Ask LH: How Can I Stop Snoring?

Ask LH: How Can I Stop Snoring?
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Dear Lifehacker. My partner complains that she cannot sleep well because I snore. Can you suggest some remedies or an anti-snore product? Please save our relationship! Thanks, Snore Point

Snoring picture from Shutterstock

Dear SP,

There are countless theories about what causes relationships to break down, ranging from over generosity to a lack of communication. But snoring is the invisible, excessively noisy elephant in the room.

Once upon a time, I too was forced to endure a nightly aural assault from my spouse’s mouth and nostrils. A glass of wine before bed turned out to be the culprit and I’ve been sleeping better since she cut back on the claret. If you’re partial to the odd nightcap, abstaining could help end your wife’s misery. (You can read more about the effects of alcohol on snoring here.)

There are many other factors that can cause people to snore and each have their own specific solutions. Improving your diet, getting more exercise and maintaining good sleeping posture via the right mattress and pillow are just a few methods that may help to eliminate your condition. For a more detailed selection of tips, check out our anti-snoring and insomnia guide. Some of the advice in our Better Sleeping post is also applicable to snorers.

You could also try tracking your snoring habits with a phone app like Snorelab. This is essentially a snore recording tool that presents you with a graph each morning that shows the intensity of your snoring as the night dragged on. You’ll see when you snored the most, when you were the quietest, and how long it took you to fall asleep. The app also records snore samples that you can play back if you visit a sleep specialist. You can check out a list of our favourite sleep-tracking tools here.

Using one of the above apps, you can trial different snoring remedies and see which ones are the most effective. As a last resort, there’s always nose strips.

If any readers have a fail-safe snore remedy of their own, let SP know in the comments section below.


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  • Alternatively if your unsure of the cause (aka alcohol, which is my snore vice). Could be a good idea to talk to your doctor, especially if you snore a lot and find yourself tired all day. They may then refer you to a sleep specialist for a sleep test. Snoring can also be a sign of sleep apnea, more so obstructive sleep apnea with frequent snoring the common culprit (I used to date a sleep apnea specialist many years ago. Looking at some of the charts she’d show me had some mad stuff on sleep patterns).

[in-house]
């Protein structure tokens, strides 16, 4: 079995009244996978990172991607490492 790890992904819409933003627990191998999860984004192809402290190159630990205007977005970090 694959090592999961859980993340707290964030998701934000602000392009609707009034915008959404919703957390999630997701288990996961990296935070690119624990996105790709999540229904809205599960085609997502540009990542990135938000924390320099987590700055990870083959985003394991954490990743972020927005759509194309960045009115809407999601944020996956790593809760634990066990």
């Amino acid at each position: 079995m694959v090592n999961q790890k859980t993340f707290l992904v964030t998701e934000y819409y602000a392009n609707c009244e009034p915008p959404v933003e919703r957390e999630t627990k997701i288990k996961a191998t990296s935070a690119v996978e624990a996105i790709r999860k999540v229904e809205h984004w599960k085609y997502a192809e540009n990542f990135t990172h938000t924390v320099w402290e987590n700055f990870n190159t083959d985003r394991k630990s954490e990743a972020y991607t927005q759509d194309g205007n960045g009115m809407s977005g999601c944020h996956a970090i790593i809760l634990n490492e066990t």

• Lose weight, don’t sleep on your back, avoid alcohol, avoid getting physically exhausted. These all helped me.

    The least intrusive/expensive products I can think of that are intended to alleviate snoring are nose clips/strips that are supposed to help airflow through the nose, but I have no experience with them.

  • I too suffer from this problem and happened to be seing a ENT (that’s ‘Ear, Nose and Throat’, for those who don’t know) specialist for another issue. I asked him about my snoring and he had a look up my nose and determined that I have a badly deviated septum which shall require surgery. A small thin camera was stuck up my nose and despite being a mere 2mm thick, it was quite snug; therefore I probably have a 2-5mm gap in the upper third of both nostrils.

    There are only two ways this can occur; through a badly healed broken nose or being born that way. I certainly have never had my nose broken, so I have had it all my life. The surgery is called a septoplasty, where the nobbly bit of cartilage is cut out. I was told to expect at least one night in hospital, possibly two depending on how I bounce back or not. Then roughly 10 days recovery at home, where you’ll feel like you have a bad head cold for about 2-3 weeks.

    I would recommend that you rule out the less invasive options as they may help, but it may also be worthwhile asking a doctor about it if the other methods don’t appear to be making any difference.

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